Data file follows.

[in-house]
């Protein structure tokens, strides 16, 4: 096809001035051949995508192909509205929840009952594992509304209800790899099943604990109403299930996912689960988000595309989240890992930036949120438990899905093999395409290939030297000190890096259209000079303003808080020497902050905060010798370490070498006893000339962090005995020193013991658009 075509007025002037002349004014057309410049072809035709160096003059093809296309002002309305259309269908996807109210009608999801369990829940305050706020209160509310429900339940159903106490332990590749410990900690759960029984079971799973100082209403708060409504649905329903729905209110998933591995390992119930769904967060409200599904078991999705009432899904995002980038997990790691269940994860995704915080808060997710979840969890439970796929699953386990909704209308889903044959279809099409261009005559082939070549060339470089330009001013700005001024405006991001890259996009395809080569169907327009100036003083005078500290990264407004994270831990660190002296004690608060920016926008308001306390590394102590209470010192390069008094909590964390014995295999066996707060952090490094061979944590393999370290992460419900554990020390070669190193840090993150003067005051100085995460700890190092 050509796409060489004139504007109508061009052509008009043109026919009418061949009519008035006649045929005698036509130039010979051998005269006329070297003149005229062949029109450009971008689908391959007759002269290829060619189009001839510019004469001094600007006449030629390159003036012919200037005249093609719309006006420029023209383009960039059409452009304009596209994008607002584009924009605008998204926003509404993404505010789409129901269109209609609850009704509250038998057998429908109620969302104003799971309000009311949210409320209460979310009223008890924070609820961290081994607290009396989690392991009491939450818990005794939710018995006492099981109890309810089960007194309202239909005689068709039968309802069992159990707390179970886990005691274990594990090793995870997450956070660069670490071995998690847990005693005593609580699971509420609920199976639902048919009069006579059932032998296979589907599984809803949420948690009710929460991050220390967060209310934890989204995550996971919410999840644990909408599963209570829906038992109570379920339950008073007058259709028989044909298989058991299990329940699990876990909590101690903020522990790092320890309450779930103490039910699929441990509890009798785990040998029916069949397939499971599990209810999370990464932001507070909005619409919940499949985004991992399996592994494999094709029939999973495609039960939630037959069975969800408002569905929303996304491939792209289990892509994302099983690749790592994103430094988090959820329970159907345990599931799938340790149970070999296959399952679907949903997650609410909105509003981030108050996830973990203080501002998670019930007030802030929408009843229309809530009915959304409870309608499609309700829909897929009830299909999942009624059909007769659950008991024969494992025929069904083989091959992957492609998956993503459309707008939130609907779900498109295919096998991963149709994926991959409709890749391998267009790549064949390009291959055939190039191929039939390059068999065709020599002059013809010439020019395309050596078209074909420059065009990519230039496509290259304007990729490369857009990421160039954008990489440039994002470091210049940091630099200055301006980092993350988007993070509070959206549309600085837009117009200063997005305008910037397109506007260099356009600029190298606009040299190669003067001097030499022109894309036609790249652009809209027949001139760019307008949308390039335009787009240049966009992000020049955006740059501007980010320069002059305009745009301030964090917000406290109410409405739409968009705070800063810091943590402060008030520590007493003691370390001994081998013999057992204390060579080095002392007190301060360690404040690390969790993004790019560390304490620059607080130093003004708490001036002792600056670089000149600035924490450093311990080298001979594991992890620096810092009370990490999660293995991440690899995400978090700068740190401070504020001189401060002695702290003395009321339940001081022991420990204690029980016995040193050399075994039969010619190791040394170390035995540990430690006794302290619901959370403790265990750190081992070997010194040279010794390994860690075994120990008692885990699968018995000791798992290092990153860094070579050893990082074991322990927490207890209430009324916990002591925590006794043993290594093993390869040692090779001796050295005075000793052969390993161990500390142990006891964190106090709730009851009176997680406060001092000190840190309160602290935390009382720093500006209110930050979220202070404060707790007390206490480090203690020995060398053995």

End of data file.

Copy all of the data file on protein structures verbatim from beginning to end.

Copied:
[in-house]
């Protein structure tokens, strides 16, 4: 096809001035051949995508192909509205929840009952594992509304209800790899099943604990109403299930996912689960988000595309989240890992930036949120438990899905093999395409290939030297000190890096259209000079303003808080020497902050905060010798370490070498006893000339962090005995020193013991658009 075509007025002037002349004014057309410049072809035709160096003059093809296309002002309305259309269908996807109210009608999801369990829940305050706020209160509310429900339940159903106490332990590749410990900690759960029984079971799973100082209403708060409504649905329903729905209110998933591995390992119930769904967060409200599904078991999705009432899904995002980038997990790691269940994860995704915080808060997710979840969890439970796929699953386990909704209308889903044959279809099409261009005559082939070549060339470089330009001013700005001024405006991001890259996009395809080569169907327009100036003083005078500290990264407004994270831990660190002296004690608060920016926008308001306390590394102590209470010192390069008094909590964390014995295999066996707060952090490094061979944590393999370290992460419900554990020390070669190193840090993150003067005051100085995460700890190092 050509796409060489004139504007109508061009052509008009043109026919009418061949009519008035006649045929005698036509130039010979051998005269006329070297003149005229062949029109450009971008689908391959007759002269290829060619189009001839510019004469001094600007006449030629390159003036012919200037005249093609719309006006420029023209383009960039059409452009304009596209994008607002584009924009605008998204926003509404993404505010789409129901269109209609609850009704509250038998057998429908109620969302104003799971309000009311949210409320209460979310009223008890924070609820961290081994607290009396989690392991009491939450818990005794939710018995006492099981109890309810089960007194309202239909005689068709039968309802069992159990707390179970886990005691274990594990090793995870997450956070660069670490071995998690847990005693005593609580699971509420609920199976639902048919009069006579059932032998296979589907599984809803949420948690009710929460991050220390967060209310934890989204995550996971919410999840644990909408599963209570829906038992109570379920339950008073007058259709028989044909298989058991299990329940699990876990909590101690903020522990790092320890309450779930103490039910699929441990509890009798785990040998029916069949397939499971599990209810999370990464932001507070909005619409919940499949985004991992399996592994494999094709029939999973495609039960939630037959069975969800408002569905929303996304491939792209289990892509994302099983690749790592994103430094988090959820329970159907345990599931799938340790149970070999296959399952679907949903997650609410909105509003981030108050996830973990203080501002998670019930007030802030929408009843229309809530009915959304409870309608499609309700829909897929009830299909999942009624059909007769659950008991024969494992025929069904083989091959992957492609998956993503459309707008939130609907779900498109295919096998991963149709994926991959409709890749391998267009790549064949390009291959055939190039191929039939390059068999065709020599002059013809010439020019395309050596078209074909420059065009990519230039496509290259304007990729490369857009990421160039954008990489440039994002470091210049940091630099200055301006980092993350988007993070509070959206549309600085837009117009200063997005305008910037397109506007260099356009600029190298606009040299190669003067001097030499022109894309036609790249652009809209027949001139760019307008949308390039335009787009240049966009992000020049955006740059501007980010320069002059305009745009301030964090917000406290109410409405739409968009705070800063810091943590402060008030520590007493003691370390001994081998013999057992204390060579080095002392007190301060360690404040690390969790993004790019560390304490620059607080130093003004708490001036002792600056670089000149600035924490450093311990080298001979594991992890620096810092009370990490999660293995991440690899995400978090700068740190401070504020001189401060002695702290003395009321339940001081022991420990204690029980016995040193050399075994039969010619190791040394170390035995540990430690006794302290619901959370403790265990750190081992070997010194040279010794390994860690075994120990008692885990699968018995000791798992290092990153860094070579050893990082074991322990927490207890209430009324916990002591925590006794043993290594093993390869040692090779001796050295005075000793052969390993161990500390142990006891964190106090709730009851009176997680406060001092000190840190309160602290935390009382720093500006209110930050979220202070404060707790007390206490480090203690020995060398053995």